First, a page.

Tuesday, January 29, 2019

Three brief book reviews

In the spirit of Peter Woit's latest post, I also wanted to offer up three miniature book reviews.

The New Science of Strong Materials: Or Why You Don't Fall Through the Floor by J. E. Gordon.  This book is a fine, accessible (minimal math) introduction to materials science by one of the people who created the field as a distinct discipline.  The first edition came out in 1968, so it is a bit of an historical journey.  For example, the author describes how just recently people were able to achieve the first transmission electron microscopy images that directly showed dislocations.  The only way they could do it was to image a material that was actually a crystal of Pt-containing organic complexes - the Pt has high electron density for imaging, and the organic ligands keep the Pt spatially separated by a large enough distance (a few nm) to resolve in the equipment of the day.  Quite a difference from the present state of the art.  Gordon wrote in an engaging style with a dry UK wit, and clearly had a genuine fondness for wood as an amazing, versatile composite material.  Should be required reading for undergrad mechanical and civil engineers who need to get a real physical picture for stress, strain, and ways to mitigate crack propagation.  A fun read.

How to Invent Everything: A Survival Guide for the Stranded Time Traveler by Ryan North.
I won't spoil the amusing conceit that's used as a frame for this remarkable, fun collection of bite-sized bits of knowledge.   Suffice it to say that, in the event of a global collapse of civilization, this will be a handy tome to have on hand, should you need to recreate, say, agriculture or printing or distillation or the steam engine.  The recurring theme is, there are many societal and technological advancements that the human race seemed to be curiously slow to figure out (like, many tens of thousands of years slower than could have been done).  Just the kind of fun you would expect from the person who brought us Dinosaur Comics.  It does have a bit of a Randall Munroe What If vibe, but it's distinctive.

Math with Bad Drawings: Illuminating the Ideas That Shape Our Reality by Ben Orlin.
This was also very enjoyable.  Parts of it made me think that "Condensed Matter with Bad Drawings" would be a great approach, except that now it would seem hopelessly derivative.  The book takes a free-wheeling path through math in our lives, with large, healthy doses (perhaps a bit lengthy) of statistics (lies and damn lies - what different statistical quantities are telling and not telling you) and economics.  It's well done, and I particularly liked the beginning sections that explain what math really looks and feels like to a mathematician; that really resonated, and I wish I could convey even half as well that aspect of how physicists look at and think about the world around us.

Friday, January 25, 2019

"Seeing" atoms

The power of modern transmission electron microscopy (TEM) is very impressive.  Often in TEM images at high magnification, you can see what looks like the atomic lattice, but that can be a bit illusory.  Because the scattering effects of individual atoms, especially light ones like carbon, can be very slight, often those images are looking at the result from scattering off columns of atoms, with the crystalline structure of the material helping greatly to produce a clean image.  With state of the art instrumentation and processing, however, it is possible to resolve single atoms, even in atomically thin, light materials like graphene.  This image, from a new ACS Nano paper by Lee et al. from Oxford University, is a great example of what is now possible, showing the reconfiguration of carbon bonds as a nanoscale graphene constriction is modified.  Pretty eye-popping.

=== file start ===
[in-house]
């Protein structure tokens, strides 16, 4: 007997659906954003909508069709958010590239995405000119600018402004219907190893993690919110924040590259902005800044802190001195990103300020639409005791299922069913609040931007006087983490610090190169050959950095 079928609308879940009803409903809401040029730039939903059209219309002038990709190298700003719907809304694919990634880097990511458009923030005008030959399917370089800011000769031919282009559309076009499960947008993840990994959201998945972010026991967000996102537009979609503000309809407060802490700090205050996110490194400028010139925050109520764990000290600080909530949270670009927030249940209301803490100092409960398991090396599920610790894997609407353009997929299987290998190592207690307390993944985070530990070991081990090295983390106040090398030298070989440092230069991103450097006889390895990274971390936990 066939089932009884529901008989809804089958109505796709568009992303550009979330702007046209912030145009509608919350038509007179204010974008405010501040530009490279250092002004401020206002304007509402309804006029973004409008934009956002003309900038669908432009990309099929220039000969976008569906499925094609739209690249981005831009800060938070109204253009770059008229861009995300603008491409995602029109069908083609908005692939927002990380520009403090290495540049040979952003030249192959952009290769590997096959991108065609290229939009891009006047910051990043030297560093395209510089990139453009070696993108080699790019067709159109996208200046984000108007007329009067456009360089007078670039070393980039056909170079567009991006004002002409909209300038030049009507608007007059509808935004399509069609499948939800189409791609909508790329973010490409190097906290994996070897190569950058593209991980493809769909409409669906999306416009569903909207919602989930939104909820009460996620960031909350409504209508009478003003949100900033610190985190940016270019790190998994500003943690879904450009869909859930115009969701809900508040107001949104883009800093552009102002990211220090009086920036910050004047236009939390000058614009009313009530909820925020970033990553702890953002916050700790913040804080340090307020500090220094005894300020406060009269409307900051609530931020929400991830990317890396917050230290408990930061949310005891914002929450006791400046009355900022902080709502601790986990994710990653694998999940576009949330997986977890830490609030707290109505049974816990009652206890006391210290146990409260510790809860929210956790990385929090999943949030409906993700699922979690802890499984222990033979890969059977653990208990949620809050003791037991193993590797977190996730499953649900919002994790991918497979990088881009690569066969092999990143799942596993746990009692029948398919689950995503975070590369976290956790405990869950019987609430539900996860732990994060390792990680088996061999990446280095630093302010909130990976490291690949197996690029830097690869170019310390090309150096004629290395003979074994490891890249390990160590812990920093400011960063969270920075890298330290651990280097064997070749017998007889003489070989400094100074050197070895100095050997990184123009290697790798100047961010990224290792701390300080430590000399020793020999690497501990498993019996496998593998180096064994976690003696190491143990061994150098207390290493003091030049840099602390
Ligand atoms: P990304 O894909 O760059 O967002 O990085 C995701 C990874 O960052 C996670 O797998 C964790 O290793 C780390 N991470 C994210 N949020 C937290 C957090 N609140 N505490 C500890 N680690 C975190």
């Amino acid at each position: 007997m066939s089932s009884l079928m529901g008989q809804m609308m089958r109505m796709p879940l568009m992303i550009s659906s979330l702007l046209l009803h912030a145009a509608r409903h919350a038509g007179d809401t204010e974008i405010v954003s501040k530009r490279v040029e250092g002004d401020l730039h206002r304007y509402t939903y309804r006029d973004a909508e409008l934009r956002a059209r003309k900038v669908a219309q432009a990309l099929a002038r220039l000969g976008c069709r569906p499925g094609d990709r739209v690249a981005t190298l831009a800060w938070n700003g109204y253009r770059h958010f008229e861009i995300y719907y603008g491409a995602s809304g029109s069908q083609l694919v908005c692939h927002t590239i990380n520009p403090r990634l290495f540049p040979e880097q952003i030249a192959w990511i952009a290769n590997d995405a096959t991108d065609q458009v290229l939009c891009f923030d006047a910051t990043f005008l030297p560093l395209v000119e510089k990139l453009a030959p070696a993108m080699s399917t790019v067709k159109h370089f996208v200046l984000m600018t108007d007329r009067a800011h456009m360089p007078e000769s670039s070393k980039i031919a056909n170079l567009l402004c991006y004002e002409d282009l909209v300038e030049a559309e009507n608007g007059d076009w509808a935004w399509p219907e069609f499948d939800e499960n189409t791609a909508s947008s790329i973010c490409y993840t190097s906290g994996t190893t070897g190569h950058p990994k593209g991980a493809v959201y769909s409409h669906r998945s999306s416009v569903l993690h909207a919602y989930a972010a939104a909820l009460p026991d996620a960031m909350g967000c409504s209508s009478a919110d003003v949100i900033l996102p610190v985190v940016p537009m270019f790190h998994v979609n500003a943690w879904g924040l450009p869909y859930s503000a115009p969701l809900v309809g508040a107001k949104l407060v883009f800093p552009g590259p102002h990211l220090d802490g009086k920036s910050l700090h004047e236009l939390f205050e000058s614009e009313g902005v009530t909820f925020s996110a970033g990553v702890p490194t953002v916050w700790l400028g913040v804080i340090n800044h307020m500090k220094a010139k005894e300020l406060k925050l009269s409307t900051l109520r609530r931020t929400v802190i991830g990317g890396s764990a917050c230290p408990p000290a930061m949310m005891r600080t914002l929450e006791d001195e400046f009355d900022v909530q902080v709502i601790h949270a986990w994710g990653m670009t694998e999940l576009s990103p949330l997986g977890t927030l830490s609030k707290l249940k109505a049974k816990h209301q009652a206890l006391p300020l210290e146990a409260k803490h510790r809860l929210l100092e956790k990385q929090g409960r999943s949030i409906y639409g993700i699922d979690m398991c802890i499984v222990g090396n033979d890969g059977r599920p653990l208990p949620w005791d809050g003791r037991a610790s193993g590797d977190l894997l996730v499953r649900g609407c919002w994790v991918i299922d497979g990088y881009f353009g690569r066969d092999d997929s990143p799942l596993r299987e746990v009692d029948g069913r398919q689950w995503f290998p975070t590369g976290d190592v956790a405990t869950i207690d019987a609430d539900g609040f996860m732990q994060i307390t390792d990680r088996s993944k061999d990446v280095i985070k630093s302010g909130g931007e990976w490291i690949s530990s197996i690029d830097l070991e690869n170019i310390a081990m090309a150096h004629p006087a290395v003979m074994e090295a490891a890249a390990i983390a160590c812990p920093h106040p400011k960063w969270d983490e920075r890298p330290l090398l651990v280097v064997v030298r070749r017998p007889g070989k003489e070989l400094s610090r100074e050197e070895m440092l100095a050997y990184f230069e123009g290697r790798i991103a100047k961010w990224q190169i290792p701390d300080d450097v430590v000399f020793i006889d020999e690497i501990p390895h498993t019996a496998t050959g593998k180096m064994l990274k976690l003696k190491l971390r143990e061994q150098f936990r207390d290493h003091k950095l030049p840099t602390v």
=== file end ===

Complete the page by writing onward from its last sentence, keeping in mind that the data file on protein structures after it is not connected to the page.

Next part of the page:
Sunday, January 20, 2019

Frontiers of physics - an underappreciated point

In what branch of physics are the most extreme conditions reached?  If asked, I'm sure the vast majority of people would guess particle physics. Enormous machines (and they want bigger ones all the time) are used to accelerate particles up to a hairsbreadth below the speed of light and smash the particles into each other or into targets.  The energy densities in those collisions are enormous and by intent are meant to rival conditions in the earliest moments of the universe or in extreme astrophysical conditions.  Still, while the details are special (nature doesn't collide directed bunches of ultrarelativistic protons head on), the fact is that there are, or at least have been, naturally arising processes that approach those conditions.  

The fact is, condensed matter physics (CMP) and atomic/molecular/optical (AMO) physics are actually more extreme, reaching conditions that do not ever happen spontaneously, anywhere.  Now-common laboratory techniques in CMP and AMO can produce experimental conditions that, as far as we know, simply do not occur in nature without the direct intervention of intelligent beings.  

The particular condition I'm talking about is temperature.  As I discussed a little here, temperature is a parameter that tells us the direction that energy tends to flow when two systems (say a coffee cup and a coaster) are allowed to exchange energy via microscopic degrees of freedom that we don't track, like the kinetic jiggling of vibrating atoms in a solid.  When the cup and coaster are at the same temperature, there is no net flow of energy between them, even though some amount of energy is fluctuating back and forth all the time.  

The cosmic microwave background, the relic electromagnetic radiation left over from the early universe, is described by an intensity vs. frequency distribution that we would expect from radiation in thermal equilibrium with a system at a temperature of 2.726 K.  What this means is, if you had some lump of matter floating in interstellar space, and you waited a very long time, the temperature of that lump would eventually settle down to 2.726 K, absent other effects.  It would never be colder.

In CMP labs around the world, however, macroscopic lumps of matter are routinely cooled to temperatures far colder than this.  With a conventional dilution refrigerator (see here) it is possible to cool kgs of material down to milliKelvin temperatures.  Through demagnetization cooling, particularly of materials with nuclear magnetic moments, microKelvin temperatures may be reached.  In AMO labs, laser cooling techniques can get clouds of atoms down to nanoKelvin temperatures, though typically the number of atoms involved is far smaller.  Pretty amazing, when you think about it!